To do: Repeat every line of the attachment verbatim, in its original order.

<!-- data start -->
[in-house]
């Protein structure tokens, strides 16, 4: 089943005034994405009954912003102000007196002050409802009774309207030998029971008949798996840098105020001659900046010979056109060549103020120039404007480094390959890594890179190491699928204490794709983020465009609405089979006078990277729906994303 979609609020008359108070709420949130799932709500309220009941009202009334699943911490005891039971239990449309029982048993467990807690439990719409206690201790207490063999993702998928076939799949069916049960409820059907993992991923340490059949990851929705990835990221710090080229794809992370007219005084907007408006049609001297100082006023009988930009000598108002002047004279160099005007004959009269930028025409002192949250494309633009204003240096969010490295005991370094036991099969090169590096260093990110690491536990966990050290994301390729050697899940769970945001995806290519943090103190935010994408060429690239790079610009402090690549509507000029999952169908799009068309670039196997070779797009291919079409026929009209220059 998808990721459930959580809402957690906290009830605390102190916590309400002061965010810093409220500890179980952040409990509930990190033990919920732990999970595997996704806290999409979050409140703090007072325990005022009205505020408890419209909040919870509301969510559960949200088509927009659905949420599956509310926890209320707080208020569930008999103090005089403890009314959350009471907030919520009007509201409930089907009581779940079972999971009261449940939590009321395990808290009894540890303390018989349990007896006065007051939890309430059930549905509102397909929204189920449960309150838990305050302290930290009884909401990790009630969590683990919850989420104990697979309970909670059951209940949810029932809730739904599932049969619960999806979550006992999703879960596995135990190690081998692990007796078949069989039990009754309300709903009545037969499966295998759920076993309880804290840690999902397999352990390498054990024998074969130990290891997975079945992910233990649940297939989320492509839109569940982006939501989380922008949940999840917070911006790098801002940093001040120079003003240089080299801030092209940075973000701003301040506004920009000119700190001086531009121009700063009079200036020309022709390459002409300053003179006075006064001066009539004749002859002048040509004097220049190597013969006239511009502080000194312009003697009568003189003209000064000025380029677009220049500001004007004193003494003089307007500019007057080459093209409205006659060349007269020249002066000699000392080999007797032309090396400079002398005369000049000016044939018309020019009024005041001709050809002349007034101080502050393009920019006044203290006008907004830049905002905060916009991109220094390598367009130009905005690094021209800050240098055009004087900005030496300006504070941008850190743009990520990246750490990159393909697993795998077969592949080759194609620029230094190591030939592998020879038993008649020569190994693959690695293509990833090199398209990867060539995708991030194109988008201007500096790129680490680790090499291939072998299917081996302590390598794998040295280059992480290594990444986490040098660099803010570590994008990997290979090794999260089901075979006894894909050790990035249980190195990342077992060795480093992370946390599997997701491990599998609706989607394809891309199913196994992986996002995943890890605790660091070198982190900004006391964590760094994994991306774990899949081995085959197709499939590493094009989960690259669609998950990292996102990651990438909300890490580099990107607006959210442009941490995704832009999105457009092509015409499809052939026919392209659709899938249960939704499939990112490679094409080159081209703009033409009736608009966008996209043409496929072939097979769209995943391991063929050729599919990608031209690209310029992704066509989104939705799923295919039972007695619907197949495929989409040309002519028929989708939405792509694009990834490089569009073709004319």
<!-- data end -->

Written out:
[in-house]
């Protein structure tokens, strides 16, 4: 089943005034994405009954912003102000007196002050409802009774309207030998029971008949798996840098105020001659900046010979056109060549103020120039404007480094390959890594890179190491699928204490794709983020465009609405089979006078990277729906994303 979609609020008359108070709420949130799932709500309220009941009202009334699943911490005891039971239990449309029982048993467990807690439990719409206690201790207490063999993702998928076939799949069916049960409820059907993992991923340490059949990851929705990835990221710090080229794809992370007219005084907007408006049609001297100082006023009988930009000598108002002047004279160099005007004959009269930028025409002192949250494309633009204003240096969010490295005991370094036991099969090169590096260093990110690491536990966990050290994301390729050697899940769970945001995806290519943090103190935010994408060429690239790079610009402090690549509507000029999952169908799009068309670039196997070779797009291919079409026929009209220059 998808990721459930959580809402957690906290009830605390102190916590309400002061965010810093409220500890179980952040409990509930990190033990919920732990999970595997996704806290999409979050409140703090007072325990005022009205505020408890419209909040919870509301969510559960949200088509927009659905949420599956509310926890209320707080208020569930008999103090005089403890009314959350009471907030919520009007509201409930089907009581779940079972999971009261449940939590009321395990808290009894540890303390018989349990007896006065007051939890309430059930549905509102397909929204189920449960309150838990305050302290930290009884909401990790009630969590683990919850989420104990697979309970909670059951209940949810029932809730739904599932049969619960999806979550006992999703879960596995135990190690081998692990007796078949069989039990009754309300709903009545037969499966295998759920076993309880804290840690999902397999352990390498054990024998074969130990290891997975079945992910233990649940297939989320492509839109569940982006939501989380922008949940999840917070911006790098801002940093001040120079003003240089080299801030092209940075973000701003301040506004920009000119700190001086531009121009700063009079200036020309022709390459002409300053003179006075006064001066009539004749002859002048040509004097220049190597013969006239511009502080000194312009003697009568003189003209000064000025380029677009220049500001004007004193003494003089307007500019007057080459093209409205006659060349007269020249002066000699000392080999007797032309090396400079002398005369000049000016044939018309020019009024005041001709050809002349007034101080502050393009920019006044203290006008907004830049905002905060916009991109220094390598367009130009905005690094021209800050240098055009004087900005030496300006504070941008850190743009990520990246750490990159393909697993795998077969592949080759194609620029230094190591030939592998020879038993008649020569190994693959690695293509990833090199398209990867060539995708991030194109988008201007500096790129680490680790090499291939072998299917081996302590390598794998040295280059992480290594990444986490040098660099803010570590994008990997290979090794999260089901075979006894894909050790990035249980190195990342077992060795480093992370946390599997997701491990599998609706989607394809891309199913196994992986996002995943890890605790660091070198982190900004006391964590760094994994991306774990899949081995085959197709499939590493094009989960690259669609998950990292996102990651990438909300890490580099990107607006959210442009941490995704832009999105457009092509015409499809052939026919392209659709899938249960939704499939990112490679094409080159081209703009033409009736608009966008996209043409496929072939097979769209995943391991063929050729599919990608031209690209310029992704066509989104939705799923295919039972007695619907197949495929989409040309002519028929989708939405792509694009990834490089569009073709004319």